5 amazing facts about human respiration

Image credit: DataBase Center for Life Science (DBCLS), CC BY 4.0

The primary organs used for respiration in humans are the lungs. Humans have two lungs, with the left lung being divided into two lobes and the right into three. The lungs have between 300–500 million alveoli, which is where gas exchange occurs.

Respiration of oxygen breaks into four main stages: ventilation, pulmonary gas exchange, gas transportation and peripheral gas exchange. Each stage is crucial in getting oxygen to the body’s tissue, and removing carbon dioxide.

Ventilation and gas transportation need energy to occur, as the diaphragm and the heart are used to facilitate these actions whereas gas exchanging is passive. As air is drawn into the lungs at a rate of between 10- 20 breaths per minute while resting, through either your mouth or nose by diaphragm contraction, and travels through the pharynx, then the larynx, down the trachea, and into one of the two main bronchial tubes. Mucus and cilia keep the lungs clean by catching dirt particles and sweeping them up the trachea.

When air reaches the lungs, oxygen is diffused into the bloodstream through the alveoli and carbon dioxide is diffused from the blood into the lungs to be exhaled. Diffusion of gases occurs because of differing pressures in the lungs and blood. This is also the same when oxygen diffuses into tissue around the body.

When blood has been oxygenated by the lungs, it is transferred around the body to where it is most needed in the bloodstream. If the body is exercising, breathing rate increases and consequently so does heart rate to ensure that oxygen reaches tissues that need it. Oxygen is then used to break down glucose to provide energy for the body. This happens in the mitochondria of cells. Carbon dioxide is one of the waste products of this, which is why we get a build up of this gas in our body that needs to be transported back into the lungs to be exhaled.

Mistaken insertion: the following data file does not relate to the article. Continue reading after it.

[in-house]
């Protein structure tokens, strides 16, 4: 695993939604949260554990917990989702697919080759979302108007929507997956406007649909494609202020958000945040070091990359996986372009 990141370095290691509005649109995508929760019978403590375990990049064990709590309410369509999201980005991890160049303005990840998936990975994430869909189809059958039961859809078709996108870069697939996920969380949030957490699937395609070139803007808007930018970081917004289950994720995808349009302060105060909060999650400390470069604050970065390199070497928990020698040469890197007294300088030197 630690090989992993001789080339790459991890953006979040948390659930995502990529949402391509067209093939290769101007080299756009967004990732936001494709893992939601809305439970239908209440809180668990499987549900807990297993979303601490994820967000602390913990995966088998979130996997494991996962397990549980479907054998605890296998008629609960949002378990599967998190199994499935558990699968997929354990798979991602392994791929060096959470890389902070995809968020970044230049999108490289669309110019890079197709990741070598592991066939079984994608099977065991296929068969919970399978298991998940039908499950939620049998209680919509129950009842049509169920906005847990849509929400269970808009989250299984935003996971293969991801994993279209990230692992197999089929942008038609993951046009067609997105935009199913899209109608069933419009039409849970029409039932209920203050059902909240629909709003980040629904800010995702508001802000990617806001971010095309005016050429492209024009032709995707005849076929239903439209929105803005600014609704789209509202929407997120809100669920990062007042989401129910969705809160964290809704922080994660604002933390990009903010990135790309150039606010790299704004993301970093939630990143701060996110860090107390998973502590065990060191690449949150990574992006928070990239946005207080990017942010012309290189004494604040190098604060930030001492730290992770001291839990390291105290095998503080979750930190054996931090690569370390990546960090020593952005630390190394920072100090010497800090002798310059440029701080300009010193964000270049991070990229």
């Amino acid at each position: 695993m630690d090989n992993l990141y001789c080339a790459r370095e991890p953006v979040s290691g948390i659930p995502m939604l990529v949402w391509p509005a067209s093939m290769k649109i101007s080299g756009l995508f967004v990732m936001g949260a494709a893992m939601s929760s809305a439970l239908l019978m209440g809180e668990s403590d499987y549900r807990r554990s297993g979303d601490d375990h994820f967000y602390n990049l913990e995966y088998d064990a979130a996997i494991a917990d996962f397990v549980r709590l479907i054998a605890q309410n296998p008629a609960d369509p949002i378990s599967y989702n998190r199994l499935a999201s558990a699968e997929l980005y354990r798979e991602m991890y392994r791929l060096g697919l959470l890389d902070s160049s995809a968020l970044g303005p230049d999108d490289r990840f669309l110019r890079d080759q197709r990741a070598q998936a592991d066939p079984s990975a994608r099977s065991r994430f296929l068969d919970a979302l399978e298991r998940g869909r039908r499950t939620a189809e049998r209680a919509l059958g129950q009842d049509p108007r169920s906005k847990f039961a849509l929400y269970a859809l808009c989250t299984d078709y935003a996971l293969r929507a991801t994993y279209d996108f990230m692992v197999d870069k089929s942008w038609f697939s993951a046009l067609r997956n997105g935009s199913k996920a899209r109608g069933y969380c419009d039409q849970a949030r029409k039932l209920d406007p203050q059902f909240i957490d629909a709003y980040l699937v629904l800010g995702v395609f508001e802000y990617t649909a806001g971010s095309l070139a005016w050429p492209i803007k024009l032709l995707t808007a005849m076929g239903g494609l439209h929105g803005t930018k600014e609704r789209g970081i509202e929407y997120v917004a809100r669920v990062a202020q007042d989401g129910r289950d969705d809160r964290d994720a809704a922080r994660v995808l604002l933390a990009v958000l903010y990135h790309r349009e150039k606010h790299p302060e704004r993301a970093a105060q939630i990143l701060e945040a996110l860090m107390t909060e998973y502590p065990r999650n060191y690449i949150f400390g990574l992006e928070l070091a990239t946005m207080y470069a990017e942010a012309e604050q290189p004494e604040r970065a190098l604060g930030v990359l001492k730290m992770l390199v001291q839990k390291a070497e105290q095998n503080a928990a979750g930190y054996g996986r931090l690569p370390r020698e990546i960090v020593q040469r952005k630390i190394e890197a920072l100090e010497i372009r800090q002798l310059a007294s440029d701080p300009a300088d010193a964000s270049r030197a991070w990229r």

The body can also respire anaerobically, but this produces far less energy and instead of producing CO2 as a byproduct, lactic acid is produced. The body then takes a time to break this down after exertion has finished as the body has a so-called oxygen debt.

Top 5 Facts

1) Lung capacity varies hugely

Dependant on sex and body size, alongside external factors such as altitude, lung capacity ranges between 4,000 and 6,000cm3.

2) The right lung is bigger

The left lung is slightly smaller than the right because the left lung has to make room for the heart to fit in.

3) We have excess lung capacity

On average, we only use about one-eighth of the capacity of our lungs for each breath so we have a large reserve volume.

4) Alveoli have massive surface area

One person’s entire alveoli laid out would have the surface area of about 70cm2 – roughly half a tennis court!

5) We breathe 11,000 litres of air per day

On average, one individual will breathe in 11,000 litres of air a day. If we exercise heavily during that day, this will increase further.

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